- Put a stick on a piece of paper and every 10 that you get go for a massage
- Use Fitocracy — a workout tracker where you get points for every rep of every exercise — and watch yourself level up with the option to share your workout on social networks.
3. Understand That Food Journals Don’t Work
This is the only anecdotal part of the article, but food journals rarely work. What does work is asking a client to write down what he or she eats for 3 days (2 during the week and 1 weekend day) and bringing it in to the gym. Ask the client to rank all changes that he or she wants to make in order and ask that one task is chosen for the week.
Agree (as long as the choice isn’t way off which it almost never will be), rip off the piece of paper, and ask that they keep it in their pocket all day for the week. Now the client has ownership over the choice and the crumpled piece of paper in his or her pocket is a reminder.
Metabolism is misunderstood and to explain it would take a book, not a section of an article. Understand that metabolism is one of those buzz words thrown around in the fitness industry used to sell a whole bunch of pills, powders, potions, and magic bullet solutions based off of fear — fear of the unknown. A “slow metabolism” could be loosely translated to, “I don’t know what the hell is going on” and lumped in with the words functional, muscle confusion, and adrenal fatigue in the “buzz words whose meanings have been bastardized so much that they can be thrown out” category. A slow metabolism is often the term that describes what happens with the combination of related factors such as stress and poor food choices.
I agree with Becca when she says that it’s important to “start loving what you got” but that’s easier said than done and, even then, how we view ourselves is largely a measure of how we perceive the World sees us. Tough love isn’t the answer, support and understanding is.
4. Understand Why People Think Too Much is Cool
This point seems to be the opposite of what the rest of Becca’s article is about but I’ll address it anyway because I believe that it represents a larger problem: the need to show off.
Hearing somebody brag is a great way to figure out what they are insecure about. When somebody is insecure about being perceived a certain way, it’s not a good idea to 1) disagree: that will lead to cognitive dissonance hurting the relationship and associated trust and 2) put them down: Confidence is probably the underlying issue to begin with.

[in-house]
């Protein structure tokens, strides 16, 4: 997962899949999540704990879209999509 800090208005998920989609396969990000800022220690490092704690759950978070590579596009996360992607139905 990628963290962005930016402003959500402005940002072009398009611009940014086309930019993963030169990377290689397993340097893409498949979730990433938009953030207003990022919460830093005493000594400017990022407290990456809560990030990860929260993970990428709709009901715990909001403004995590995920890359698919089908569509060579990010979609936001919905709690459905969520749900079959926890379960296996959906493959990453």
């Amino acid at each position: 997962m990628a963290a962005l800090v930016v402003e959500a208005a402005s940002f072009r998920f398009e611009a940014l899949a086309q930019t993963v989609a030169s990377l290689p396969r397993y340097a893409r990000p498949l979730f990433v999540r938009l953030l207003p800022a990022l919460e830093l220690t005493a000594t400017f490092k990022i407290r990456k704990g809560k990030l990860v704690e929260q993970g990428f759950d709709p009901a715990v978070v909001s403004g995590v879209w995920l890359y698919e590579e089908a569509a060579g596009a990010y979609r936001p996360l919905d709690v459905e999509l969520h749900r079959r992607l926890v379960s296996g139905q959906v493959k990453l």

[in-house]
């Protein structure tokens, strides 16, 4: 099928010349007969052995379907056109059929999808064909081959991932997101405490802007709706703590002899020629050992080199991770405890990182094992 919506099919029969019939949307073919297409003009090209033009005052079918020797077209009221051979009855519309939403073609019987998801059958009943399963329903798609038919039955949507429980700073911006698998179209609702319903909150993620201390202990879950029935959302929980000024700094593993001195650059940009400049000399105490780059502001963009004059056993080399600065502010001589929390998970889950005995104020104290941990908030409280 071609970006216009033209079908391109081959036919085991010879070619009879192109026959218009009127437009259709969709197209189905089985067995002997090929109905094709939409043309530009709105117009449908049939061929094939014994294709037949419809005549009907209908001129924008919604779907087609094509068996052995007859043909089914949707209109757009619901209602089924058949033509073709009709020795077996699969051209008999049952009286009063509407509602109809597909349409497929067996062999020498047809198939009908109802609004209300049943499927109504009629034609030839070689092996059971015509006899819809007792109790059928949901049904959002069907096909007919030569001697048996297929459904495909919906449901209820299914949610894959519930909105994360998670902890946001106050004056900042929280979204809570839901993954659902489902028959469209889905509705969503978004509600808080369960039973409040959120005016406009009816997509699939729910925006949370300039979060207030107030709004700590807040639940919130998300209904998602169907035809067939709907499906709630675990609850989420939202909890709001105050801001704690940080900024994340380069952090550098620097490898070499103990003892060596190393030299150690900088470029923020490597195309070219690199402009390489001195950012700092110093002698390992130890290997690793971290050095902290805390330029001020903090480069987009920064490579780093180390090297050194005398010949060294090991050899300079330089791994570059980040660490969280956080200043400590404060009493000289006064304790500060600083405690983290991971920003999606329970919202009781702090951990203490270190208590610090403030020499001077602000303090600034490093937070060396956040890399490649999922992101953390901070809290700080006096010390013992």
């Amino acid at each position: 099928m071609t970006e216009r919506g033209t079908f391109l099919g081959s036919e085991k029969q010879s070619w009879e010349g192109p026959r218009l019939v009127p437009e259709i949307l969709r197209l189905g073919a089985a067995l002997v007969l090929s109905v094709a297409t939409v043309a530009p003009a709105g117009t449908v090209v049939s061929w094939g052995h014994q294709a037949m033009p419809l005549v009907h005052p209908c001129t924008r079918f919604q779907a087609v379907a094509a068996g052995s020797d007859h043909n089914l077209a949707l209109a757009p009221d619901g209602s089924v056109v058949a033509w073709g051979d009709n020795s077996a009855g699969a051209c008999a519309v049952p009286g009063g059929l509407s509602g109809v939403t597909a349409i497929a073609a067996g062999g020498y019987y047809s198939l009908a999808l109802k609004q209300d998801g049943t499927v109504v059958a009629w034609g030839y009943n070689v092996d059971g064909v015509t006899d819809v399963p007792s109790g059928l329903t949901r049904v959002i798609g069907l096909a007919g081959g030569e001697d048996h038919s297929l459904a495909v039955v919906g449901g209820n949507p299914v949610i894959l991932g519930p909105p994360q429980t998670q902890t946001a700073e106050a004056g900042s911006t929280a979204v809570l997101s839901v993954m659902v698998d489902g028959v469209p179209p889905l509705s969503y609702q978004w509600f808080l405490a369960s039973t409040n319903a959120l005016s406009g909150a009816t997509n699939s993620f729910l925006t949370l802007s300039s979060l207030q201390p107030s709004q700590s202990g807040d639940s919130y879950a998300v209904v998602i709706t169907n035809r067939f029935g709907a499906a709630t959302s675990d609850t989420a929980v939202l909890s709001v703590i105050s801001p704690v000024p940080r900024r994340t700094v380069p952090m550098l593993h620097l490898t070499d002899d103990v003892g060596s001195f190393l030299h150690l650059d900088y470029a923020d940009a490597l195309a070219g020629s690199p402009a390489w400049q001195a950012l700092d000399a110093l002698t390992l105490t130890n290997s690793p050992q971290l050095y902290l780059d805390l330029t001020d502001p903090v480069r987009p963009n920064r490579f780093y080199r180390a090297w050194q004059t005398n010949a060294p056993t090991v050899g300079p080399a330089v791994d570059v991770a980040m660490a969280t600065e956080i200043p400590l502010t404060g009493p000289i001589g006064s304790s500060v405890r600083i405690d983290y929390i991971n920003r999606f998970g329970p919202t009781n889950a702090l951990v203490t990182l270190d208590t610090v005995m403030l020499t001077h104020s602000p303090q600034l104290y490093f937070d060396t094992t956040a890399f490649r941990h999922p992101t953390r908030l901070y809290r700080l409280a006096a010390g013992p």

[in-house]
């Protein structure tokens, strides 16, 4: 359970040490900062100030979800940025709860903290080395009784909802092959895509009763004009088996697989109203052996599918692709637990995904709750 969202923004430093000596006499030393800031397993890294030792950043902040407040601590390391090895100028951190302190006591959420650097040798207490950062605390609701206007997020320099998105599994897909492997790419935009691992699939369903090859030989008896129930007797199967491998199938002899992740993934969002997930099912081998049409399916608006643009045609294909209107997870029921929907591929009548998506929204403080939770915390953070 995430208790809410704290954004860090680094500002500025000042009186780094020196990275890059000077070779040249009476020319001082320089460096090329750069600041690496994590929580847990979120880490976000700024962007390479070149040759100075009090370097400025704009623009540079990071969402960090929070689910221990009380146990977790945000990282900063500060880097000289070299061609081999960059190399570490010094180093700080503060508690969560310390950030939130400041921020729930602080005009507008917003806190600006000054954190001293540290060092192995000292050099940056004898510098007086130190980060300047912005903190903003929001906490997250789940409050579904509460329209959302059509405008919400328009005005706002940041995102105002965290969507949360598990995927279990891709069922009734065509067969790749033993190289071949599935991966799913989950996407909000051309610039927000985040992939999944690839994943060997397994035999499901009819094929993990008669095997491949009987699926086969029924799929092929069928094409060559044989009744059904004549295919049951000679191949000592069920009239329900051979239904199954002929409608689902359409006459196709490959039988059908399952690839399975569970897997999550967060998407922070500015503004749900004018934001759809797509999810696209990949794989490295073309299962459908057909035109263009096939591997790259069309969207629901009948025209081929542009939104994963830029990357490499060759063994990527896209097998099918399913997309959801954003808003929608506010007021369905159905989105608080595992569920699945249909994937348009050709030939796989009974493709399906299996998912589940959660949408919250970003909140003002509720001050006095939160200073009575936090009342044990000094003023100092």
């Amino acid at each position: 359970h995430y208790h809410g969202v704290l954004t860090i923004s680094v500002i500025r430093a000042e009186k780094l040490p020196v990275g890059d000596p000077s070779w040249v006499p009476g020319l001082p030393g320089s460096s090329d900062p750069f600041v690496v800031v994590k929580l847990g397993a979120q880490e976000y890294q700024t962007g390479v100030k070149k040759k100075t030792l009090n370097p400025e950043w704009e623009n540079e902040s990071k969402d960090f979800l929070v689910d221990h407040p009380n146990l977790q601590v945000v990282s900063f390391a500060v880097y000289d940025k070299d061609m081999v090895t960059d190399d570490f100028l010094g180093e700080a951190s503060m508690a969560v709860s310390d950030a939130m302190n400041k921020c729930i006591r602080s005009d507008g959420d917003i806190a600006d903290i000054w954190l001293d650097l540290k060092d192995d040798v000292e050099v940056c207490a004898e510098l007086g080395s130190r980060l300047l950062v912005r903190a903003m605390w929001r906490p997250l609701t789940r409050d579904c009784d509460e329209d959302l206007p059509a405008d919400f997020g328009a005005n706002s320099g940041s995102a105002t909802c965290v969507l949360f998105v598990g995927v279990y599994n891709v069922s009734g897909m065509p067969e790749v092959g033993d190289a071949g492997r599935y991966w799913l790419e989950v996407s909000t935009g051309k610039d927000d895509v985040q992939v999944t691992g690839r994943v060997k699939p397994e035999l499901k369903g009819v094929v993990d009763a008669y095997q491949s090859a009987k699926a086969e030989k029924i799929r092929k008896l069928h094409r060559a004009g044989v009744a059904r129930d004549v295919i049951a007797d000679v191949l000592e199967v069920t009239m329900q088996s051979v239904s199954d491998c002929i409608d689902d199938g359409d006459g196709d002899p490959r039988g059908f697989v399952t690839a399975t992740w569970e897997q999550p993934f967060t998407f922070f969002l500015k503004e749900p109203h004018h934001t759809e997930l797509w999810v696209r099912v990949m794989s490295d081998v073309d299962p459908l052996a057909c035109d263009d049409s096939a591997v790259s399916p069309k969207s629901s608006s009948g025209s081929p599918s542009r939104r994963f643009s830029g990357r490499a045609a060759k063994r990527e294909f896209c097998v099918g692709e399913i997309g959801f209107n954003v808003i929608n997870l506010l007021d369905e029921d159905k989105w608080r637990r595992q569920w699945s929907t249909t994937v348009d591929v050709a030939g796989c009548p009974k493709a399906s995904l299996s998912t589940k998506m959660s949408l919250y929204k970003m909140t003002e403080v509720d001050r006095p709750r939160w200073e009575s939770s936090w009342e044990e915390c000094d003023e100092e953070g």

Did you know that perceived social support in the form of “likes” on Facebook leads to a reduction of smoking, nicotine addiction, and over-eating? (3, 4, 5) People who share more online rank lower on a scale of emotional stability.(6) People don’t share stuff that they think make them look bad online, they share the stuff that they need reassurance for the same as they brag about the stuff that they need reassurance for. Maybe something bigger is at play here and the person is reaching out for help and support?
Understand that bragging is done as a cry for help and support, not tough love.
5. Understand Why People Ask About Abs
There’s another concept I’d like to introduce called cognitive ease that states that the easier something is for our brains to process, the more legitimate we consider it to be. Our brains cannot possibly process all of the information that comes in so it works off of pre-existing associative connections (it relates something new to something it believes that it already understands).
If a reader has seen 1,000 articles and advertisements teaching how to do a crunch, it’s going to take a lot to reverse that. Crunching has become cemented as the way to get abs in a lot of peoples minds. If he or she has explicit trust in you and you say that the crunch is bad you may have an effect. Usually that isn’t the case so instead, you’ve got to show them outside of using analogies of three populations that they probably didn’t come to you to be like: sumo wrestlers, strongmen, and the homeless.
Understand that there is always a deeper reason why somebody comes to the gym. A 5lbs weight loss isn’t the goal, the reason behind losing 5 lbs is. If somebody says that they want abs, abs aren’t the goal — the perceived benefits that the abs will help them get is the goal: having more confidence, getting laid, etc.
The first step is to ask why 3 times and understand the benefits behind why a person has asked you a question. Abs are a feature, getting laid is a benefit. Benefits are emotional and drive action.